Eleven-week percentage of size regulation also helped stabilize the volume of small sizes entering the fresh market early in the season. During the three years prior to the 11-week regulation, small sizes accounted for over 34 percent of the total shipments of red seedless grapefruit during the 11-week period covered. This compares to 31 percent for the same period during the last four years with 11-week regulation. There has also been a 43 percent reduction in the volume of small sizes entering the fresh market during the 11-week regulatory period from 1995-96 to 2000-01.

An economic study done by Florida Citrus Mutual (Lakeland, Florida) in April 1998, found that the weekly percentage regulation had been effective. The study stated that part of the strength in early season pricing appeared to be due to the use of the weekly percentage rule to limit the volume of sizes 48 and 56. It said that prices were generally higher across the size spectrum with sizes 48 and 56 having the largest gains, and larger-sized grapefruit registering modest improvements. The rule shifted the size distribution toward the higher-priced, larger-sized grapefruit, helping raise weekly average f.o.b. prices. It further stated that sizes 48 and 56 grapefruit accounted for around 27 percent of domestic shipments during the same 11 weeks during the 1996-97 season. Comparatively, sizes 48 and 56 accounted for only 17 percent of domestic shipments during the same period in 1997-98, as small sizes were used to supply export customers with preferences for small-sized grapefruit.

Based on available statistical information, the Committee concluded that once shipments of sizes 48 and 56 reached levels above 250,000 cartons a week, prices declined on those and most other sizes of red seedless grapefruit. The Committee believed if shipments of small sizes could be maintained at around or below 250,000 cartons a week, prices should stabilize and demand for larger, more profitable sizes should increase.

First Eleven Week 2001-02 Discussion

Based on this and prior season experience, on May 22, 2001, the Committee unanimously voted to establish a weekly percentage of 45 percent for the first 2 weeks, 35 percent for week 3, and 25 percent for weeks 4 through 11. The Committee's initial recommendation was issued as a proposed rule published in the Federal Register on July 31, 2001 (66 FR 39459). No comments were received during the comment period, which expired August 10, 2001.

The Committee subsequently met on August 29, 2001, and unanimously recommended adjusting the percentages. The Committee determined that the initial recommendation was too restrictive, and recommended raising the percentages from 25 percent to 30 percent for weeks 4 through 10 and 40 percent for week 11 of the regulated period. The Committee's revised recommendation was issued as an interim final rule published in the Federal Register on September 26, 2001 (66 FR 49088). No comments were received during the comment period, which expired October 9, 2001.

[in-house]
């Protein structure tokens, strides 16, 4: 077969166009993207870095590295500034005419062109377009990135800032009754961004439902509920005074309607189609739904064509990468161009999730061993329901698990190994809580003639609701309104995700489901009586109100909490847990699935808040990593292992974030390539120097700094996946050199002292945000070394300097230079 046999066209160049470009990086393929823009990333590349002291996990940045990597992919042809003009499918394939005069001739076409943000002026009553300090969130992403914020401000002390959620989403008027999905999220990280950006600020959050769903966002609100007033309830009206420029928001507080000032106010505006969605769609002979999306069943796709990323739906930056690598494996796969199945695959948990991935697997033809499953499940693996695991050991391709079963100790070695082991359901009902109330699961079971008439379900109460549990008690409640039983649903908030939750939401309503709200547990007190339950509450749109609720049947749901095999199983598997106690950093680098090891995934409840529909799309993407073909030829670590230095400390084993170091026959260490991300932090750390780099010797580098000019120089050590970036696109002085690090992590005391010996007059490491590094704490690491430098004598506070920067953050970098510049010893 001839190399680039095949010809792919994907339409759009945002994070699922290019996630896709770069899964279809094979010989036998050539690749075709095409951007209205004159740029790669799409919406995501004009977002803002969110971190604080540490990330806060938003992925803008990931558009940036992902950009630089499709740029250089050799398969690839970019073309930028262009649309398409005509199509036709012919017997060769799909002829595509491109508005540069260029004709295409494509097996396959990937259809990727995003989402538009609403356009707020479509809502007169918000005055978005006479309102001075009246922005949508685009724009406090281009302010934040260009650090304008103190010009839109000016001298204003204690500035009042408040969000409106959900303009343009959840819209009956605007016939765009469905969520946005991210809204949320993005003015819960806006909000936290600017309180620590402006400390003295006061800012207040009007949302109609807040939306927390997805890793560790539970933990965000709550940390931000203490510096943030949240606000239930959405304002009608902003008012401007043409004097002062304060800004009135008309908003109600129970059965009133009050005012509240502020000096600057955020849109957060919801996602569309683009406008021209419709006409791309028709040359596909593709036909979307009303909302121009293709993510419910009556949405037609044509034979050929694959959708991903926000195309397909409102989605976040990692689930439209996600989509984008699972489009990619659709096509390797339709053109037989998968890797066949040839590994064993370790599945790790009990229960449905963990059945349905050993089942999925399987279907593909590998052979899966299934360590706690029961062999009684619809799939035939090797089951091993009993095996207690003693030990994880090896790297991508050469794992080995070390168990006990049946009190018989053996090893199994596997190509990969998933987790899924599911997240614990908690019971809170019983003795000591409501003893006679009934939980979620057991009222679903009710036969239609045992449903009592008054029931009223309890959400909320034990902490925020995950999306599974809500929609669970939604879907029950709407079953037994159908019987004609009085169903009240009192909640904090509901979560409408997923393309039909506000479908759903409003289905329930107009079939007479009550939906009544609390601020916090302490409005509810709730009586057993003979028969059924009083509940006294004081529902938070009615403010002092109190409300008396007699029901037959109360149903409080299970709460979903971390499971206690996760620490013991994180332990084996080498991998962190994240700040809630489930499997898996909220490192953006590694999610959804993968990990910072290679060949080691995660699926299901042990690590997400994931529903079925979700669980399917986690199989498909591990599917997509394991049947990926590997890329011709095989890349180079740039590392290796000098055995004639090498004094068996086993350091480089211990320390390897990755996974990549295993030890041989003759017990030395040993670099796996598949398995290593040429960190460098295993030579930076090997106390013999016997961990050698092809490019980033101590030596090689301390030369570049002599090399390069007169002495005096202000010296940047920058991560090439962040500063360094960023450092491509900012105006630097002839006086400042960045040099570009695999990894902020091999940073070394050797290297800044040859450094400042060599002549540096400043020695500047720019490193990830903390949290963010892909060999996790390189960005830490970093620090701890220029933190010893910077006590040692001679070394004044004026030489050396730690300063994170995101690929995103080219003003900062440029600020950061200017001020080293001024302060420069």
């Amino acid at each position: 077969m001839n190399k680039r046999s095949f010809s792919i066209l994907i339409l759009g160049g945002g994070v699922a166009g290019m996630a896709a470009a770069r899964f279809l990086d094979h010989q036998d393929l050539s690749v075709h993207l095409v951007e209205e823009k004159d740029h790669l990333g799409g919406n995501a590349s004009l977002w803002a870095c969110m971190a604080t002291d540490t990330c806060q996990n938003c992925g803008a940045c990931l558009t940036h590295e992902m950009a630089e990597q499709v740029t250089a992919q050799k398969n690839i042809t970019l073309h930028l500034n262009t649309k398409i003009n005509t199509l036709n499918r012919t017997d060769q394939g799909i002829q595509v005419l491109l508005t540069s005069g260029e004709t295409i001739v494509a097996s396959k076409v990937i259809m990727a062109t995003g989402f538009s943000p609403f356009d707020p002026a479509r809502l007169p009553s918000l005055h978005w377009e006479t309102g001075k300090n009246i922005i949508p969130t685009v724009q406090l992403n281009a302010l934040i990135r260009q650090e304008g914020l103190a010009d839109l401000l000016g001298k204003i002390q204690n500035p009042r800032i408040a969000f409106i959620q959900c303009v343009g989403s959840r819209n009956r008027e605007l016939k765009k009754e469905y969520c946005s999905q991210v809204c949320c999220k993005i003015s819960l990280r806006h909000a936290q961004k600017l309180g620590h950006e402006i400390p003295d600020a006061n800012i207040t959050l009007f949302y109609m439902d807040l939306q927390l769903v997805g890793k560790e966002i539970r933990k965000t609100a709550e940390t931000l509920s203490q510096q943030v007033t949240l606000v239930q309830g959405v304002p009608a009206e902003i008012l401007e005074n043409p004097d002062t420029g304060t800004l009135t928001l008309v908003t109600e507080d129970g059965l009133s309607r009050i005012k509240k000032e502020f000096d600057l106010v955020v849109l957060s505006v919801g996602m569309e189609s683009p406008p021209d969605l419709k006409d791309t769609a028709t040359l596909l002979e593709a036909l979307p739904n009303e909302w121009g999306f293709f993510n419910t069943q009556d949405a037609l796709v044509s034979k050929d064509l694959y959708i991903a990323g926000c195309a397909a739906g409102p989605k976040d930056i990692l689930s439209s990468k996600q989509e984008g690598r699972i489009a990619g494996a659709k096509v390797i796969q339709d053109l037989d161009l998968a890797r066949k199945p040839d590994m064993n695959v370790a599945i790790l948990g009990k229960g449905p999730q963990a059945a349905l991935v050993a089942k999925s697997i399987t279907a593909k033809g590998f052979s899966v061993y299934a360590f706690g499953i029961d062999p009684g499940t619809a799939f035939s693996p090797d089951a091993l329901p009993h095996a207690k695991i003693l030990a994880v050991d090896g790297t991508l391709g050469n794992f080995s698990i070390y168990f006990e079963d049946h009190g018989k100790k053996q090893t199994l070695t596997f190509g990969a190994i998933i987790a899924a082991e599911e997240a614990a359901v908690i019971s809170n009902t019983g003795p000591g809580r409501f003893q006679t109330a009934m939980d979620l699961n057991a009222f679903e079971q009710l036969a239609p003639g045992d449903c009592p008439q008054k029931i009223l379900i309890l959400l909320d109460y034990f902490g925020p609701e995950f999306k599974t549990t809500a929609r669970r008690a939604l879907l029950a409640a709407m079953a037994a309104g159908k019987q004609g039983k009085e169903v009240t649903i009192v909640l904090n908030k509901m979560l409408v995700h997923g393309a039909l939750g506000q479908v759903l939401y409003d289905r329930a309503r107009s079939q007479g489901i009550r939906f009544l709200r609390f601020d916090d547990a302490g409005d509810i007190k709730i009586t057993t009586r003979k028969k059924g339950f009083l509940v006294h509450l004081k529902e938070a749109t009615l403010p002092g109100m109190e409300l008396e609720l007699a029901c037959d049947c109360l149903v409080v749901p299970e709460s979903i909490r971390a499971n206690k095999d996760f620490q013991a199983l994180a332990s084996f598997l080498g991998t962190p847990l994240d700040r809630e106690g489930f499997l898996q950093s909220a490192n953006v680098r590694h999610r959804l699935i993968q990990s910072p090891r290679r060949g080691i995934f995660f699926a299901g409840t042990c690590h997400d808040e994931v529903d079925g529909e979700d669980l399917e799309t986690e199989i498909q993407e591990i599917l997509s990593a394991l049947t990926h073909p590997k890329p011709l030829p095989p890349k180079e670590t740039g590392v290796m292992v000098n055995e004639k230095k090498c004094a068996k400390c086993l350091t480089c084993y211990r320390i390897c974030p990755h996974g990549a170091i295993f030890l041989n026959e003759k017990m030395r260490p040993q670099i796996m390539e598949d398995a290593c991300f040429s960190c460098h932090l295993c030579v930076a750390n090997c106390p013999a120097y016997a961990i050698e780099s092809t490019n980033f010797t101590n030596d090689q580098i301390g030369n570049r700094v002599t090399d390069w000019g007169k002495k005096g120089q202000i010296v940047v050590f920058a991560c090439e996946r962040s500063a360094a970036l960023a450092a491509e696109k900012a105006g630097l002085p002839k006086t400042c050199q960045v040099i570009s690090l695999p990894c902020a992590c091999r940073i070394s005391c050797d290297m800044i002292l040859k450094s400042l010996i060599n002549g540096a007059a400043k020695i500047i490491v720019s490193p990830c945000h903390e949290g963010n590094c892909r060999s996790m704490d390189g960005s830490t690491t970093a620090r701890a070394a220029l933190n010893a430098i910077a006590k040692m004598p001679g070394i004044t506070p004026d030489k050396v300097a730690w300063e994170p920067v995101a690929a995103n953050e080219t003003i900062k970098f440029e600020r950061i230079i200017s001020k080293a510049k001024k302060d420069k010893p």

Based on current 2001-02 crop and marketing information available to the Committee in August, the Committee recommended establishing the weekly percentages at levels higher than 25 percent for the last 8 weeks of the regulated period. The Committee agreed that the percentage recommended for the first two weeks of 45 percent was still appropriate, as was 35 percent for week three. However, the Committee recommended that weeks 4 through 10 should be established at 30 percent, and that week 11 should be established at 40 percent. The Committee recommended setting the percentage for week 11 at a higher level because that week marks the start of the holiday season and a large volume of small sizes are used for gift fruit shipments and fundraisers.

In setting the weekly percentages at 45 percent for the first two weeks and 35 percent for week 3, the total available allotment would be slightly more than 250,000 cartons in the first three weeks. However, in the last four seasons when percentage size regulations have been effective, shipments of sizes 48 and 56 have never exceeded 250,000 cartons in the first three weeks. Setting the weekly percentages at 25 percent for the 2001-2002 season would have provided a total allotment of approximated 203,300 cartons (25 percent of the total industry base of 813,191 cartons). Consequently, there was room to increase the percentages while holding weekly shipments of sizes 48 and 56 close to the 250,000-carton mark.

Discussion of Twenty-Two Week Percentage of Size Regulation

This final rule also continues in effect the expansion of the weeks available for limiting the volume of small red seedless grapefruit entering the fresh market from the first 11 weeks of each season to the first 22 weeks, finalizes the weekly base percentages established for the last 6 of the 22-week regulatory period for the 2001-02 season. On August 29, 2001, The Committee recommended the percentages be set at 40 percent for the first 3 weeks (December 3 through December 23) and 30 percent for the remaining eight weeks (December 24 through February 17) of the second 11 weeks. However, because of available timeframes, weekly percentages were established for just the last 6 weeks of the second 11-week regulatory period (January 7 through February 17, 2002). These actions were Start Printed Page 40840issued as an interim final rule published in the Federal Register on January 8, 2002 (67 FR 801). No comments were received during the comment period, which expired January 23, 2002.